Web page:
Transferring Data between Devices or Structures Using FIFOs (FPGA Module)

LabVIEW 2018 FPGA Module Help


Edition Date: March 2018
Part Number: 371599P-01
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To transfer data between different portions of an FPGA VI, between VIs on an FPGA target, or between devices, use a FIFO. A FIFO is a data structure that holds elements in the order they are received and provides access to those elements using a first-in, first-out access policy.

The following illustration demonstrates the behavior of elements moving through a FIFO.

Use FIFOs to transfer data in the following ways:

  • Between parallel loops within one clock domain
  • Across clock domains
  • Between peer-to-peer targets
  • Between the host computer and the FPGA

Use the FIFO Properties dialog box to create and configure FIFOs.

All FIFOs except VI-defined FIFOs have a corresponding item in the project. Therefore, if you use a FIFO other than a VI-defined FIFO and send the FPGA VI to another user, you must send the entire project. Otherwise, you cannot run the FPGA VI.

Use the following flow chart to determine the FIFO configuration that best fits your application needs.

Note  You can use the Target Information component on the General page of the FPGA Target Properties dialog box to get the number of block memory resources that an FPGA target supports.

The following figure shows an example of a target-scoped FIFO used to transfer data between two single-cycle Timed Loops in the same FPGA VI. The single-cycle Timed Loops are in two different clock domains. The top loop uses an 80 MHz clock and the bottom loop uses a 40 MHz clock. In this example, an FPGA I/O Node in the 80 MHz clock domain acquires temperature readings from a device. A FIFO Method node writes the data to a FIFO. If the empty elements in the FIFO are not available for writing immediately, the node times out, stops the loop, and sets the Write Timed Out? indicator to TRUE. A FIFO Method node in the 40 MHz clock domain reads the data, then passes the data to a Less Than 0? function. If the temperature is less than zero, the function sets the Device Frozen? indicator to TRUE. If the data is not available to read immediately, the FIFO Method node times out, stops the loop, and sets the Read Timed Out? indicator to TRUE.

Note  If the FIFO Method Node contains a Timeout input parameter, you must wire a constant of zero to the parameter when the node is in a single-cycle Timed Loop.

Data Transfer Tasks

You can transfer data in the following ways:

  • Within one FPGA target—Use these types of FIFOs to transfer data between VIs, to and from loops in a single VI, or between clock domains.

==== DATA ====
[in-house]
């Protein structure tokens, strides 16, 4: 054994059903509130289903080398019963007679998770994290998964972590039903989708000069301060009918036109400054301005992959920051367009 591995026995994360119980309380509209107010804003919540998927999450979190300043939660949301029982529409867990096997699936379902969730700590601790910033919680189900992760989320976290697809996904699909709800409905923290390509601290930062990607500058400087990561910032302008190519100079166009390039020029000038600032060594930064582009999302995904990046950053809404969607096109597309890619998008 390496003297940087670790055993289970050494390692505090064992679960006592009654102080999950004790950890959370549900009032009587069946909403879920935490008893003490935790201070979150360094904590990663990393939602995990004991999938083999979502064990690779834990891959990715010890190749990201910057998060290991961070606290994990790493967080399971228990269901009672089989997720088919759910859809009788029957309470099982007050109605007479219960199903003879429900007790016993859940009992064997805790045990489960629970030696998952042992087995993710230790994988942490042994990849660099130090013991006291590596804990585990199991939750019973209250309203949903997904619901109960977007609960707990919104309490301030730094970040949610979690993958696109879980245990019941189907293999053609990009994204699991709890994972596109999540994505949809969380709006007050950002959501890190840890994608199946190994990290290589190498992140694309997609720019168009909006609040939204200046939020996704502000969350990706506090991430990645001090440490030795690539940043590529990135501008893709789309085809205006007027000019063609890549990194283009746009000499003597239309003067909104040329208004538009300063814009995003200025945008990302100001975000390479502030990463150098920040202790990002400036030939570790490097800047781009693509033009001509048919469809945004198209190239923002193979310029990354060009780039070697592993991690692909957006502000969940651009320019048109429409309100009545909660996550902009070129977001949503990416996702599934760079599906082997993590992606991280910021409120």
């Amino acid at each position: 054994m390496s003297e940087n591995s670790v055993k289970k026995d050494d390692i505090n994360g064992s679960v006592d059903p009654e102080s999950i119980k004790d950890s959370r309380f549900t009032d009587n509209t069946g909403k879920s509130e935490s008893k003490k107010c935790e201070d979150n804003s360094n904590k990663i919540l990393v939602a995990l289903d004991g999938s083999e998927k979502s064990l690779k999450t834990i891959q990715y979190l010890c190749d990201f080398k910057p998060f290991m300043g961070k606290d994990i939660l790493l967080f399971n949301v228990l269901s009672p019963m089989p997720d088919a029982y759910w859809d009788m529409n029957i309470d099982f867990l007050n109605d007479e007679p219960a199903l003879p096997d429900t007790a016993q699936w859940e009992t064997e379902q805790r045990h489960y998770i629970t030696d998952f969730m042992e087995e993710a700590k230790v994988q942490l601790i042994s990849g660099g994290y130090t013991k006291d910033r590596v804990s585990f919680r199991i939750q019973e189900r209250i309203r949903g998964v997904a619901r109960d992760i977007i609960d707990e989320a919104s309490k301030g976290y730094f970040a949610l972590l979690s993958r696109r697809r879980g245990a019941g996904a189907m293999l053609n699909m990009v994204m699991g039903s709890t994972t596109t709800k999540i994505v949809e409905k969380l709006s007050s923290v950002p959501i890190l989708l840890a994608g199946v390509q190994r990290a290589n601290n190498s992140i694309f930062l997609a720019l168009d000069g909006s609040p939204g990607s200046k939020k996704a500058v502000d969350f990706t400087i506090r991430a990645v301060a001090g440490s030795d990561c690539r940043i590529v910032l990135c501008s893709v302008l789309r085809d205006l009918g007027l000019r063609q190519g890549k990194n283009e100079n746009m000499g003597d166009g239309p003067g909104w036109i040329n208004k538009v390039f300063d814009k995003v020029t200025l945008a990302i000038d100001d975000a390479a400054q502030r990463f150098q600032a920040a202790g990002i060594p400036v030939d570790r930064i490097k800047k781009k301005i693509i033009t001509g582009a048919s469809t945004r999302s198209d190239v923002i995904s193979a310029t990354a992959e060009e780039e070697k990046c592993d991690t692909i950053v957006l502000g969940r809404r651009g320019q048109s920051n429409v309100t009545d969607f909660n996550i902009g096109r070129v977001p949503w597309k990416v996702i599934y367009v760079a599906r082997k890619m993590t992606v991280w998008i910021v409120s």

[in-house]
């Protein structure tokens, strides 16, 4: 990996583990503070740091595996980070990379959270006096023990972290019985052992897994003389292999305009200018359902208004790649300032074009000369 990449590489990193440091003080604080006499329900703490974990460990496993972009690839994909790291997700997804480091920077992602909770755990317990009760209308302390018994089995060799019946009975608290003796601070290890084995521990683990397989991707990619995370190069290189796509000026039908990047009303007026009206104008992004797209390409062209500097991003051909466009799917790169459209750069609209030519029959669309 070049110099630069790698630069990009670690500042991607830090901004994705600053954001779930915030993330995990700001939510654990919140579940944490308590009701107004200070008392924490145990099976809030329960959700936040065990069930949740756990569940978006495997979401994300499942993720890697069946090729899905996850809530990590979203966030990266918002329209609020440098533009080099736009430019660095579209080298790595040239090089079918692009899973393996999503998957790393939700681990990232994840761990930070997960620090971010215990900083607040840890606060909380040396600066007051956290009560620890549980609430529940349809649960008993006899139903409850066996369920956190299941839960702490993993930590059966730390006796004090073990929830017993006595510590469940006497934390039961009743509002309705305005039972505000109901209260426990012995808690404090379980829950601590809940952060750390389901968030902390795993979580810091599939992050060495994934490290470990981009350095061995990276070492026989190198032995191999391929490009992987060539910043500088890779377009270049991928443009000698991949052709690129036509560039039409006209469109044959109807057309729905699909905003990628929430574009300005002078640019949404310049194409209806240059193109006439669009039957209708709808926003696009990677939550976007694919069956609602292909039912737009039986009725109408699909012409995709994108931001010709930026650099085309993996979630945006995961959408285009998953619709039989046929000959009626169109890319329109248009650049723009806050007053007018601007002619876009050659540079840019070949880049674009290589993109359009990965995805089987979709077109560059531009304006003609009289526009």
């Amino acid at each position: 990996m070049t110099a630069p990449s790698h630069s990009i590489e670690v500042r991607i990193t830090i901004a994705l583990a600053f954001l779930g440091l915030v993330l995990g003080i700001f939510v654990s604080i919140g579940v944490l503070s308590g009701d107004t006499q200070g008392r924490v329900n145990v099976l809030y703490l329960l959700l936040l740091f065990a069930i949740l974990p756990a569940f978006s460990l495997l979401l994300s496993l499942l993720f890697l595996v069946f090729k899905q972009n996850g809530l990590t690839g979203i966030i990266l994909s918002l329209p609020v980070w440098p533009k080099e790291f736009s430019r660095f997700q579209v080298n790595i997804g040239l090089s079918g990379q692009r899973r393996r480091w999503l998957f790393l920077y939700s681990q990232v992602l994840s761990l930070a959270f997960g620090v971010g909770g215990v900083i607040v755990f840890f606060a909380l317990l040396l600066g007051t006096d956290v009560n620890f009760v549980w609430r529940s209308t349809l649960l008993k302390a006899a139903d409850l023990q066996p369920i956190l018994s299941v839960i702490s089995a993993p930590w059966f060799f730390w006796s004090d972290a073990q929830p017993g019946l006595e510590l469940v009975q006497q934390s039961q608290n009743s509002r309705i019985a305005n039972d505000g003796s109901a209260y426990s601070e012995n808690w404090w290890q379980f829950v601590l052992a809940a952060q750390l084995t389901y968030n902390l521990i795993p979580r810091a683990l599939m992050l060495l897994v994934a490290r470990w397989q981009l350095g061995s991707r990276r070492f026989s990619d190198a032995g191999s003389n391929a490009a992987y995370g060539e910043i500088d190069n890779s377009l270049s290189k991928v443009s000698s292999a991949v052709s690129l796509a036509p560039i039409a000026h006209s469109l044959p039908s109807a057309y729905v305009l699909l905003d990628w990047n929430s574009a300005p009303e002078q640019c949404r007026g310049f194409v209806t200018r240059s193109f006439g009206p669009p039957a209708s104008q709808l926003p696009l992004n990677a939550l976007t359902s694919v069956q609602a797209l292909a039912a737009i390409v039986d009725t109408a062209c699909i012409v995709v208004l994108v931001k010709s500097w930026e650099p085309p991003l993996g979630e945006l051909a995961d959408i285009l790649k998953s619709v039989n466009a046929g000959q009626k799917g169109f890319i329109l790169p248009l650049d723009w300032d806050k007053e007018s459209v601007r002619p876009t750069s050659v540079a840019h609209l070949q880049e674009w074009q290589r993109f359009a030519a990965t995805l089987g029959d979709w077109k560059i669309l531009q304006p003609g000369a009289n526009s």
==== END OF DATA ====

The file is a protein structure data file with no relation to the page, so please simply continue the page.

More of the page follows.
• Target-scoped FIFOs—Use target-scoped FIFOs if you want the FIFO to be visible and configurable from the Project Explorer window. Target-scoped FIFOs have a corresponding item in the project. Updates to the project item affect all instances of the FIFO. Target-scoped FIFOs are accessible within any VI under the same FPGA target in the Project Explorer window. If you use a target-scoped FIFO and want to send the FPGA VI to another user, you have to send the entire project. Otherwise, the FPGA VI is broken.
    • VI-defined FIFOs— Use VI–defined FIFOs along with FIFO name controls to create reentrant subVIs and avoid resource conflicts. If you configure a VI-defined FIFO in a reentrant FPGA VI, LabVIEW creates a separate copy of the FIFO for each instance of the VI.
  • Between the host and the FPGA—Use direct memory access (DMA) FIFOs to transfer large amounts of data between the host and the FPGA. This type of FIFO directly accesses memory to transfer data from FPGA target VIs to host VIs and vice versa. A DMA FIFO allocates memory on both the host computer and the FPGA target, yet acts as a single FIFO. DMA FIFOs provide performance advantages over using front panel controls and indicators to communicate between the host and the FPGA.
  • Between two peer-to-peer targets—Use peer-to-peer FIFOs to transfer data between peer-to-peer targets without sending the data through the host. You can use peer-to-peer streaming to send data between FPGA and non-FPGA targets, but the targets must be capable of using the peer-to-peer stream architecture. Peer-to-peer FIFOs have a corresponding item in the project.
Note  If you include multiple reads or writes to the same FIFO, the FIFO can become a shared resource. To prevent data corruption and jitter, avoid simultaneous read or write requests to a single FIFO.

Related Information

Creating FIFOs in FPGA VIs

Choosing between the FIFO Implementation Options

Choosing between the FIFO Interface Options

Implementing Multiple Clock Domains

Using Peer-to-Peer Streaming with FPGA Targets

Transferring Data Using Direct Memory Access

Data Communication Methods Home

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